In the last couple of days I have been asked repeatedly about Andre Agassi’s revelation that he used crystal meth back in 1997 when his tennis career was spiraling downward. I’m not completely sure why this story doesn’t interest me more. It might be because the revelation is clearly an attempt to hype Agassi’s memoir (not that I would ever knock someone for trying to sell books) or it might be because I don’t find it that shocking.
I’m not downplaying the dangers of crystal meth. I know a little about methamphetamines because that’s the drug Paul Goydos’s wife Wendy got hooked on years ago that was almost undoubtedly responsible for her death earlier this year. From what I’ve heard and read there are few--if any--drugs more addictive. Agassi apparently got lucky because he never got hooked. He is part of a very small minority.
What DID jump out at me in reading Agassi’s version of all this, was his tale of testing positive for the crystal-meth during an ATP Tour drug test. He describes making up a lie—that he had accidentally gotten it into his system because his assistant frequently spiked his sodas with the stuff—and the tour buying the story.
This is the kind of story that ranks up there with the dog ate my homework or I was kidnapped by gypsies as an excuse. And yet, the tour apparently accepted it without any follow up questions and Agassi (and his image) skated.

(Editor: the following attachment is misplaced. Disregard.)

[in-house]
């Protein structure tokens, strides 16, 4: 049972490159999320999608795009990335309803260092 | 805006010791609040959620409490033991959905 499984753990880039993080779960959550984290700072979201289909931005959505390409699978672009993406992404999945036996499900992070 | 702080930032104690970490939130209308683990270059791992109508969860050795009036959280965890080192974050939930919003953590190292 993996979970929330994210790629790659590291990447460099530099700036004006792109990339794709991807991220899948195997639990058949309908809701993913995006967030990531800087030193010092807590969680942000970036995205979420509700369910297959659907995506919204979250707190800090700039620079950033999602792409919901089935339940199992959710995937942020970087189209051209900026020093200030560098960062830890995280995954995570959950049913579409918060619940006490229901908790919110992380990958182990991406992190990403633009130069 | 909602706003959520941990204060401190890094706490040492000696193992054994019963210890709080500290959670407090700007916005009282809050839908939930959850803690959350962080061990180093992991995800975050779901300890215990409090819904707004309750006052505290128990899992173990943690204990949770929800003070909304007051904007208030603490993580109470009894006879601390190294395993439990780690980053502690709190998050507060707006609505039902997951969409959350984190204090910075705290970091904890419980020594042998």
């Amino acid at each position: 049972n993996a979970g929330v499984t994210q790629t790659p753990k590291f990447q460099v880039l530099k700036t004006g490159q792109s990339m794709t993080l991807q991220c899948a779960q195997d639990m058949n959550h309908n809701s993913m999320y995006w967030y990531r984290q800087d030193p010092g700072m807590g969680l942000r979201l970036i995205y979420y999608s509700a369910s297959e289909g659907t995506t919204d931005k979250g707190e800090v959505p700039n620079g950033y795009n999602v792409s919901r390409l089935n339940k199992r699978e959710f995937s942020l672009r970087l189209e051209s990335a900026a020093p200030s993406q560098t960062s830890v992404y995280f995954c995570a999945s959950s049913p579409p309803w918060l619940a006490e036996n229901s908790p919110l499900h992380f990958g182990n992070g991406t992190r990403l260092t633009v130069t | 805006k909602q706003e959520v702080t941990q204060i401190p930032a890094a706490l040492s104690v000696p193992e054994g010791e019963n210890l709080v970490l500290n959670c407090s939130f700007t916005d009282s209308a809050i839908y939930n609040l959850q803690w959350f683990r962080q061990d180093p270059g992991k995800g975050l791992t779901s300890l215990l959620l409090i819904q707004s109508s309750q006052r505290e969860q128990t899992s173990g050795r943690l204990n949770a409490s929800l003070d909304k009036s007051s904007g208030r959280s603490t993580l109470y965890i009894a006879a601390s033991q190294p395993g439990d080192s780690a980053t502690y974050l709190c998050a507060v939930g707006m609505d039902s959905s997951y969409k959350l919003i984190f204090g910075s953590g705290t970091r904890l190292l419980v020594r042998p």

To me this is far more an indictment of the people at The ATP Tour than it is of Agassi. When a drug-user gets caught, especially if he is a public figure, the first thing he does is think up a lie. If the people in charge are paying any attention at all they should know he’s going to lie. First question: Have you fired the assistant yet? Second question: Clearly you must have understood you had been drugged when this happened, did you see a doctor? Did you think to tell us about this before your drug test?
Oh well, that’s tennis. If Martina Hingis had still been a big star when she tested positive for cocaine at
Wimbledon a couple years ago my guess is the powers-that-be would have found a way to accept her explanation too.
To be honest, I was never a big Agassi fan. Part of that, no doubt, is that I first encountered him early in his career when he was still a coddled, immature, jerk. I’ve told the story here about the incident in Vienna in 1990 when he first tried to embarrass Bud Collins by getting him to hit with him after a pre-Davis Cup practice session and then, when it became apparent that Bud, even giving away 40 years, could keep the ball in play quite comfortably, he tried to hit a ball right at Bud’s head.